Most importantly for me, she opened up dialogue with my grandmother.  Just over this past summer, I had the pleasure of finally picking up Their Eyes Were Watching God. A book I’ve been dying to read, but with the stress of classes, assigned readings, essays, research, thesis, and working 30+ hours a week, needless to say, I never had the time.  What I love about Their Eyes was the vivid language of the dialogue which makes up about 50% or more of the entire book. Though difficult to get through the spelling in the first chapter, I quickly caught on, because little by little I was being reminded of how my grandmother speaks:

“Dey gointuh make ‘miration ‘cause mah love didn’t work lak they love, if dey ever had any. Then you must tell ‘em dat love ain’t somethin’ lak uh grindstone dat’s de same thing everywhere and do de same thing tuh everything it touch.  Love is lak de sea.  It’s uh movin’ thing, but still and all, it takes its shape from de shore it meets, and it’s different with every shore” (Hurston, 182).

On a visit to see my grandma in NE, Washington DC, I told her that these characters especially Jane, the main character, reminded me of her. Though, never hearing of Zora Neale Hurston or the famous novel before, she went on to tell me about how it was growing up in racist Fredricksburg, VA in the 40s and 50s. She told me how she slapped a white girl that called her a “nigger,” but then later on became the babysitter for her child in her late teens.  She laughed at the irony. She continued into the night about her friends, and how she would go on base to meet military men. My grandma just like my mother and me never knew her father. “And donchu know, I walked err’day passed ‘im? Yis, chile, err’day walkin’ to school. ‘Til uh neighbuh toll meh.  I askt ‘im and he said ‘yea’ and kept on workin’.”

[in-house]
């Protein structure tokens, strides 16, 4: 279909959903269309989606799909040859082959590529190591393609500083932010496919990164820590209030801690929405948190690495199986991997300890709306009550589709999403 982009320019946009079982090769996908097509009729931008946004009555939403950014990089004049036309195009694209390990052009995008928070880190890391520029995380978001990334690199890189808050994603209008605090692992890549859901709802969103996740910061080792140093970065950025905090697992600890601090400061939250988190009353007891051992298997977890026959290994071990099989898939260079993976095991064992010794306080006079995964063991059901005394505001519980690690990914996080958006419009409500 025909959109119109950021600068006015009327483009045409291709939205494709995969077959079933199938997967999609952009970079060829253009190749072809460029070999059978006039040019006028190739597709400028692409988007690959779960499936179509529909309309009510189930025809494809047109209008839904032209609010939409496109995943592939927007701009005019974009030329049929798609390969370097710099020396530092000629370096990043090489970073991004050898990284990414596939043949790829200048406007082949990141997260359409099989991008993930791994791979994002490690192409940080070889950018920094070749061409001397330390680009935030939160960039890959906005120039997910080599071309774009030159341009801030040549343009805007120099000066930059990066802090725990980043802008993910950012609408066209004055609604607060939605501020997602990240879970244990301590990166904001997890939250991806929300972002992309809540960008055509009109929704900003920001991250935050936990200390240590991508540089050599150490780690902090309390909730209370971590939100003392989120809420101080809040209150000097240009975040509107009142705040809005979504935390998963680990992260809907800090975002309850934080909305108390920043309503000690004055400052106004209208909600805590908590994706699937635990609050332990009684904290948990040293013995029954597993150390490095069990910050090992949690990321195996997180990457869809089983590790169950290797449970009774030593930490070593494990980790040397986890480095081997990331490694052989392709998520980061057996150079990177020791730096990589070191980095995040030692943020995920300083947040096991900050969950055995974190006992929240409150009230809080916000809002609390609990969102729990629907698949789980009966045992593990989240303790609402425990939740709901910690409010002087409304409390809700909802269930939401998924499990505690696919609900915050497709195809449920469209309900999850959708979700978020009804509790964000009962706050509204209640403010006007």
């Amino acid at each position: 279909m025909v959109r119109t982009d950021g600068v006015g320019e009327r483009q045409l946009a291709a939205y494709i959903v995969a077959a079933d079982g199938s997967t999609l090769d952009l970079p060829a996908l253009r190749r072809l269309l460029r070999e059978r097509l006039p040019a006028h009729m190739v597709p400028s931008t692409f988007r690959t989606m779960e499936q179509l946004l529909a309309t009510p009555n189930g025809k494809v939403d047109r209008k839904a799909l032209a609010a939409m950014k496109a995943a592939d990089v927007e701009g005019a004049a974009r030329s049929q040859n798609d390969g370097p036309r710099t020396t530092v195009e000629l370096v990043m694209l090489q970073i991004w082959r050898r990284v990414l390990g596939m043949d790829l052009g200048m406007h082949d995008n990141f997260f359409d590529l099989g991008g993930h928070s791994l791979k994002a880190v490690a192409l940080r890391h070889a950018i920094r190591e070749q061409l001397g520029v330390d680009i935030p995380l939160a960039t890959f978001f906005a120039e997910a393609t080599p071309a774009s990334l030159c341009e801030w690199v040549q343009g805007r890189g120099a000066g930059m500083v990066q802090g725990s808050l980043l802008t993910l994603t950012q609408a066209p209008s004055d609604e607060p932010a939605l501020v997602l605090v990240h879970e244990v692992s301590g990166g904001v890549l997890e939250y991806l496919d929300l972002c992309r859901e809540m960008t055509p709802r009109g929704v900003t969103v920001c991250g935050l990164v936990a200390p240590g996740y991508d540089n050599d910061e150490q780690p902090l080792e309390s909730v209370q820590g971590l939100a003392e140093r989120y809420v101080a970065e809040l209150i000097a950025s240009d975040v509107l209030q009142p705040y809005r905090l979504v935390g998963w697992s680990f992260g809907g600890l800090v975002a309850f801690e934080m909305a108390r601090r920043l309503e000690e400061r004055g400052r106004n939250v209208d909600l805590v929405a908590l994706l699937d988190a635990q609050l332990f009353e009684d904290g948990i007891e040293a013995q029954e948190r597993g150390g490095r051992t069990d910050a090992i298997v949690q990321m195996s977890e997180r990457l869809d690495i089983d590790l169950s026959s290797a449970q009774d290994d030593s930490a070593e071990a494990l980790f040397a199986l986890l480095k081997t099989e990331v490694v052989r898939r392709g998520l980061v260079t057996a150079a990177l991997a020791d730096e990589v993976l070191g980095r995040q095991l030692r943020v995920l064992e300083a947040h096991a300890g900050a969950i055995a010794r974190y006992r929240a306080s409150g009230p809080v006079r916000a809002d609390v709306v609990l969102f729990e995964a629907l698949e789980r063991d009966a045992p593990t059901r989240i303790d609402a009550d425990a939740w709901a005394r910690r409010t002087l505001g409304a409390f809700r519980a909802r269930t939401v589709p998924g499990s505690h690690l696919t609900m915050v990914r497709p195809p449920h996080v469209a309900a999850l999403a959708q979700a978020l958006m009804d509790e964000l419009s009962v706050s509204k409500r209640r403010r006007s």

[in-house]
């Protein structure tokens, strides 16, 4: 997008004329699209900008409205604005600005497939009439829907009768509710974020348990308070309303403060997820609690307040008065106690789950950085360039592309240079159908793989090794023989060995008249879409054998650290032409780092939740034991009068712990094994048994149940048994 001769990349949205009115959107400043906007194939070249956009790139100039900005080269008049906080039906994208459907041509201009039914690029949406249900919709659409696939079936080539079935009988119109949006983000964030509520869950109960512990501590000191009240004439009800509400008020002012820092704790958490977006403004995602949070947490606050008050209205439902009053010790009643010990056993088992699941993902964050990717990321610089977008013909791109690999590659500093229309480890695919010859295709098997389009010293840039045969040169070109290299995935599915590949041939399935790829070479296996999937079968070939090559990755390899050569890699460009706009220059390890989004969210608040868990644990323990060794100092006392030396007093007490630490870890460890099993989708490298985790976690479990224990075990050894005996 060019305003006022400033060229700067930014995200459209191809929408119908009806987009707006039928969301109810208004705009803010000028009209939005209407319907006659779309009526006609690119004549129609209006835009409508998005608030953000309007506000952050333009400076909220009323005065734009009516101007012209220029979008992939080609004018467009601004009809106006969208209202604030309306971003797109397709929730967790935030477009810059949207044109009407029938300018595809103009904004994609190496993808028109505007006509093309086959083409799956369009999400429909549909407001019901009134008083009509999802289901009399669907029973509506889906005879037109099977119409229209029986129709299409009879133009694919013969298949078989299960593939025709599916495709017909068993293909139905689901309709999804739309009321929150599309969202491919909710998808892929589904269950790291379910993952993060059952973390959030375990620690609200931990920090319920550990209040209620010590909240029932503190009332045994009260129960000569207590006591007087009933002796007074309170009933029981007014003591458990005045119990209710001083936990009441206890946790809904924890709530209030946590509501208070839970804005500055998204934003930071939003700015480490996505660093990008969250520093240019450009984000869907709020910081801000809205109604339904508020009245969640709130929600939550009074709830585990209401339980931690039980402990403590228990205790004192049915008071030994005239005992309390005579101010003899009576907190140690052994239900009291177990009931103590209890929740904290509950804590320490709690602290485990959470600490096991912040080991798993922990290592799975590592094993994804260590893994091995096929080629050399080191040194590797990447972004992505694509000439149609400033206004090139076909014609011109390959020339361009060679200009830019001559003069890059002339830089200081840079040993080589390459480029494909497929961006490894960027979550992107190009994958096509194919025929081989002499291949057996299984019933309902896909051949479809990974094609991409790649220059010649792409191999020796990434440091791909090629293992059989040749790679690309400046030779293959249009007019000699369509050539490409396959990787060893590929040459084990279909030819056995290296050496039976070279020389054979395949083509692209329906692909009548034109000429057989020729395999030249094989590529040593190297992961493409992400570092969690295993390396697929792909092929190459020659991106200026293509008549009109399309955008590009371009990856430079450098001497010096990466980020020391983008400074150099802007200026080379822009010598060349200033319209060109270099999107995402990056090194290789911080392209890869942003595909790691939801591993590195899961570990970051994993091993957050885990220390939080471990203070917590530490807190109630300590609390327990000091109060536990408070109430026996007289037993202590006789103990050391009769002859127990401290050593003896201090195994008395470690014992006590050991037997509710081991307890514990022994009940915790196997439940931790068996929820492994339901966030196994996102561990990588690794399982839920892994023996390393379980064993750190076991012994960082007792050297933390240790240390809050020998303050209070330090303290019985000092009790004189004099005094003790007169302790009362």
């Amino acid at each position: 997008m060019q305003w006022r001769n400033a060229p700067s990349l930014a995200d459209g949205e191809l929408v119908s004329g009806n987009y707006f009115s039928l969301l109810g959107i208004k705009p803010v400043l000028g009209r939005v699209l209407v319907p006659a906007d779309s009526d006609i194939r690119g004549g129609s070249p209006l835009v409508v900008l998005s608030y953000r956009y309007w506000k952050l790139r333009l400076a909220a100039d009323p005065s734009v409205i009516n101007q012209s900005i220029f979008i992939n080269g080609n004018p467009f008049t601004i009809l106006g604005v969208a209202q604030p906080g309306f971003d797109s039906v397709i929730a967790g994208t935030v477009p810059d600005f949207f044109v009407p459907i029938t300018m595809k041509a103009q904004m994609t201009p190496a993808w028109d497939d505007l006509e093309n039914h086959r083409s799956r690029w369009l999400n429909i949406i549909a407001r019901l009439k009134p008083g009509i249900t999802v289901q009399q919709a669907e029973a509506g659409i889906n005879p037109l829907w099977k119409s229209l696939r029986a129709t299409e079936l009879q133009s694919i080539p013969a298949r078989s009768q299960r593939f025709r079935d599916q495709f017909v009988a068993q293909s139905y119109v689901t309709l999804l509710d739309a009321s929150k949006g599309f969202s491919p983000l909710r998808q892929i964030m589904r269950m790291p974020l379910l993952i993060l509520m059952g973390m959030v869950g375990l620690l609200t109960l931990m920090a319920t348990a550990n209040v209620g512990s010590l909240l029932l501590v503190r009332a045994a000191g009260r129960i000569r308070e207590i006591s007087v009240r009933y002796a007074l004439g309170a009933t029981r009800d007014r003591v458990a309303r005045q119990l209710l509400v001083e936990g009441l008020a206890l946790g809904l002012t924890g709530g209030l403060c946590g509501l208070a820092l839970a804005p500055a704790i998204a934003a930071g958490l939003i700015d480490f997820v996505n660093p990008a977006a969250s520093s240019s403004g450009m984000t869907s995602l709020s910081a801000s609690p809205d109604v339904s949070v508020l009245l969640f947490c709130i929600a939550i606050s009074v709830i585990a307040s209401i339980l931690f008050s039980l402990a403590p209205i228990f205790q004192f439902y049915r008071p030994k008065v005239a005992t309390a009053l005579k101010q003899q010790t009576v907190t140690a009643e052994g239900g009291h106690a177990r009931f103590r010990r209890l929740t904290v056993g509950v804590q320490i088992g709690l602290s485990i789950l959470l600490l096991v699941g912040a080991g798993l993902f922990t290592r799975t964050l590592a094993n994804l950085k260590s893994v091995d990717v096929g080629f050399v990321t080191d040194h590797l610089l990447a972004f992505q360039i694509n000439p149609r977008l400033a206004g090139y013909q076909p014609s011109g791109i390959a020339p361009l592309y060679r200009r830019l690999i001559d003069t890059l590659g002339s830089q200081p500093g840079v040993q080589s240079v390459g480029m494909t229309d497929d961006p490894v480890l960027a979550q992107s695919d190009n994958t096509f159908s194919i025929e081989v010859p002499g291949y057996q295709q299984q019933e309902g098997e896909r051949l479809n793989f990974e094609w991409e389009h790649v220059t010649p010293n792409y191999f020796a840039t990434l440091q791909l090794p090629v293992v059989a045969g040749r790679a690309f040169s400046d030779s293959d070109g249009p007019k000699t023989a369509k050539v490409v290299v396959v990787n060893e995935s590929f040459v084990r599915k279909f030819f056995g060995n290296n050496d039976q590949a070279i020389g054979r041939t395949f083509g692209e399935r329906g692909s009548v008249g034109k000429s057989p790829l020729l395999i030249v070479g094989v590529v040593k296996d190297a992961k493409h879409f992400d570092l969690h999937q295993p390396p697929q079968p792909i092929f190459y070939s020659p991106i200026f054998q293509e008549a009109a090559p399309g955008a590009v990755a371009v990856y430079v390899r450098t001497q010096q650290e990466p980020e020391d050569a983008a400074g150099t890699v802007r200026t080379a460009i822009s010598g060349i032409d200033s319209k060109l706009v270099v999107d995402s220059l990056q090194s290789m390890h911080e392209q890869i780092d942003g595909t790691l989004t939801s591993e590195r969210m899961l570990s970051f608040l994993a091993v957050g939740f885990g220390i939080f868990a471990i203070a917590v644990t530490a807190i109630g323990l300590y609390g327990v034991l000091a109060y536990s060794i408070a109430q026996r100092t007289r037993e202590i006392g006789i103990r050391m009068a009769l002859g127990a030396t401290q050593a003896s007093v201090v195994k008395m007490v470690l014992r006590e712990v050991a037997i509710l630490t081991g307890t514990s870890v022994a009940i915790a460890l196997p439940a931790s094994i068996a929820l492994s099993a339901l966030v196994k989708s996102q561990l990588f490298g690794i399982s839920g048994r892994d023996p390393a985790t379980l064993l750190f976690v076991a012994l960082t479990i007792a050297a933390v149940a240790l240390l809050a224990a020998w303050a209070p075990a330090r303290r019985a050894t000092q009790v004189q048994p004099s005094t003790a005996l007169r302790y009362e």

Not to say this conversation wouldn’t have taken place if I hadn’t brought up Their Eyes, but I know in that moment, I was so thankful for this novel, so thankful to be able to get pieces to a puzzle that I didn’t even know needed fixing.

We live in the kind of society where it’s acceptable and expected to try as much as possible to get away from our black history. No one wants to be descendants of slaves.  Rarely is it acceptable to embrace our colorful vernacular so we code-switch in order to get a good job or wear our hair straight because it’s unprofessional to embrace our natural coiled and spiraled locks. They tell us that we have to speak, act, and be a certain way in order to be a “decent/proper” person.  But Hurston didn’t care about all that.  She loved her roots, searched for them, collected them, and gave us something to be proud of.

So Happy Birthday, Mama Zora. You are ever-changing, never lost, and beautifully infinite.

–Luecretia, the esoteric ❤

(NOTE: I know this is a day late.  I was so looking forward to getting it on January 7th)


Hurston, Zora Neale. Their Eyes Were Watching God. New York: Harper & Row, 1937.

Walker, Alice. In Search of our Mothers’ Gardens: Womanist Prose. New York: Harvest Books, 1983.